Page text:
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Understaffing can lead to neglect in Maryland nursing homes

As our parents age, we start to see a role reversal in which the children now become the care takers. While a majority of our Upper Marlboro readers would be happy to provide this care to their aging loved ones, conflicting priorities and a need to maintain your own income can lead you to one inevitable reality: you may need to put your mother or father in a nursing home.

Thanks to the Baby Boomer generation though, more and more people are filtering into nursing homes all across the nation. In fact, according to the most recent numbers from the Centers for Disease Control, 1.4 million people are currently living in nursing homes across the country. Because the demand for long-term health care is growing, you'd think the market would be flooded with staff. Unfortunately, in many states, this isn't the case and many nursing homes remain woefully understaffed as a result of the shortage.

When nursing homes are understaffed, those who provide care to residents oftentimes do not have enough time needed to provide a high level of care. Despite being good people, workers may unintentionally neglect residents, leading to a resident's worsening health condition and even possible death.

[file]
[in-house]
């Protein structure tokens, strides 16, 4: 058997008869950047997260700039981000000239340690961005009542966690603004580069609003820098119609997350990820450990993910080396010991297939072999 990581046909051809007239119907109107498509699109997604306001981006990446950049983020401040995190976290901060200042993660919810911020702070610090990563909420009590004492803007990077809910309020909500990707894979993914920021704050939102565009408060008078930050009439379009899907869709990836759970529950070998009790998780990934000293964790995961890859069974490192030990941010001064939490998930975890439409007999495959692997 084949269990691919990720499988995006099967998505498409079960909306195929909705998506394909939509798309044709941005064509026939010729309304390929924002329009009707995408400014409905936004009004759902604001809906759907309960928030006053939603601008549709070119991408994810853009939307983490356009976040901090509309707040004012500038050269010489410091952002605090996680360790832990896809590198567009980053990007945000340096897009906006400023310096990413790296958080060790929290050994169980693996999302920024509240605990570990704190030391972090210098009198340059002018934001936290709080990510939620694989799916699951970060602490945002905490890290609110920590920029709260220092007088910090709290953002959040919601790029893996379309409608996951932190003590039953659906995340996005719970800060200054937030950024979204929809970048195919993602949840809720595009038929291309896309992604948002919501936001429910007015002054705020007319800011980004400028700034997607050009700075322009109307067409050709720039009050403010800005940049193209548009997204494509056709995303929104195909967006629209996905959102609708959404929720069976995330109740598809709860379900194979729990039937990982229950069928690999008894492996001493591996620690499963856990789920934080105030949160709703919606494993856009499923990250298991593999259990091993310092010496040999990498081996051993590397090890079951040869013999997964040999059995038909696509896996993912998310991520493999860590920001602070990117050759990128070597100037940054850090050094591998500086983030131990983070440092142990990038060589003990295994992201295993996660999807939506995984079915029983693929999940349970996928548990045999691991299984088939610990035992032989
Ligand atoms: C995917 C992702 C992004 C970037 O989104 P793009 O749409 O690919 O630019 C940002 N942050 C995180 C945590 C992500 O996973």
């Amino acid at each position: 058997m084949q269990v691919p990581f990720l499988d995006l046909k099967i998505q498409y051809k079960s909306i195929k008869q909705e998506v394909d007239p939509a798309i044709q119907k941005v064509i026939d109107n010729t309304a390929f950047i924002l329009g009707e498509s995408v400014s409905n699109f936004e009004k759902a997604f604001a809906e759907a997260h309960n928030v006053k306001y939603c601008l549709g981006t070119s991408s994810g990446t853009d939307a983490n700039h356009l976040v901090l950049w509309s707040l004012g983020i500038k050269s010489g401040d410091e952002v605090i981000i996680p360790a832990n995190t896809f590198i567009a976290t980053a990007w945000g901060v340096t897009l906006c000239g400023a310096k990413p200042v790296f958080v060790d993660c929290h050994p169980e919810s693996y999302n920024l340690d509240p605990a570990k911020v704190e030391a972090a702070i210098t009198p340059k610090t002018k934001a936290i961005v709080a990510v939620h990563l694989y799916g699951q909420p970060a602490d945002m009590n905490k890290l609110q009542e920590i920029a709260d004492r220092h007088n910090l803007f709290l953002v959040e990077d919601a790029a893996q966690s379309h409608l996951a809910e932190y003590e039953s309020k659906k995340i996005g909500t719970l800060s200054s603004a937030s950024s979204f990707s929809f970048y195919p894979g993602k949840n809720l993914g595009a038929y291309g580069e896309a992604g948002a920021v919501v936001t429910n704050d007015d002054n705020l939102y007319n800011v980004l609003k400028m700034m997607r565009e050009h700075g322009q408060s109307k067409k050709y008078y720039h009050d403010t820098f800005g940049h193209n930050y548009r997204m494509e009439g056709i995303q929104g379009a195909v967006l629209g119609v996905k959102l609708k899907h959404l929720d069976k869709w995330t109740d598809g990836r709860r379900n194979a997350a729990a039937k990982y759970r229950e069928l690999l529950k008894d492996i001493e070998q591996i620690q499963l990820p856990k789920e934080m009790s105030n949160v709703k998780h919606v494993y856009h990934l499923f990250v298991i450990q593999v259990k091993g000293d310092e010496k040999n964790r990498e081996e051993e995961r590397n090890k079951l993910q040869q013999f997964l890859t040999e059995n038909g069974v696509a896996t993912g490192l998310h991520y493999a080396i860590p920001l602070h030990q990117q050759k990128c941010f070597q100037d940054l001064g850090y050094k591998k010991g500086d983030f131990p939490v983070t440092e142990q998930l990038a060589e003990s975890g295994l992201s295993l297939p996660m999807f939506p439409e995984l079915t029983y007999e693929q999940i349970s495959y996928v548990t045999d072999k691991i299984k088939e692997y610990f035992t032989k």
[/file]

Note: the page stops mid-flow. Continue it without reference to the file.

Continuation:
Those who do make an effort to stay on top of their duties and provide a high quality of care are often overworked and left feeling exhausted. Prolonged exposure to fatigue can be an emotional drain, leading to a drop in moral that may lead to the unintentional harsh treatment of residents, which may constitute a form of abuse.

If nursing homes want to make sure that they are providing the best care possible to our loved ones, then they need to consider the serious impact understaffing can have on employees and the residents who live in their facilities. If not, then a nursing home opens itself up to charges of neglect or abuse, which can then lead to civil litigation later on.

Sources: The Centers for Disease Control, "Nursing Home Care," Accessed Nov. 10, 2015, "Litigating Nursing Home Malpractice," Steven M. Levin and John M. Rushing, 2008

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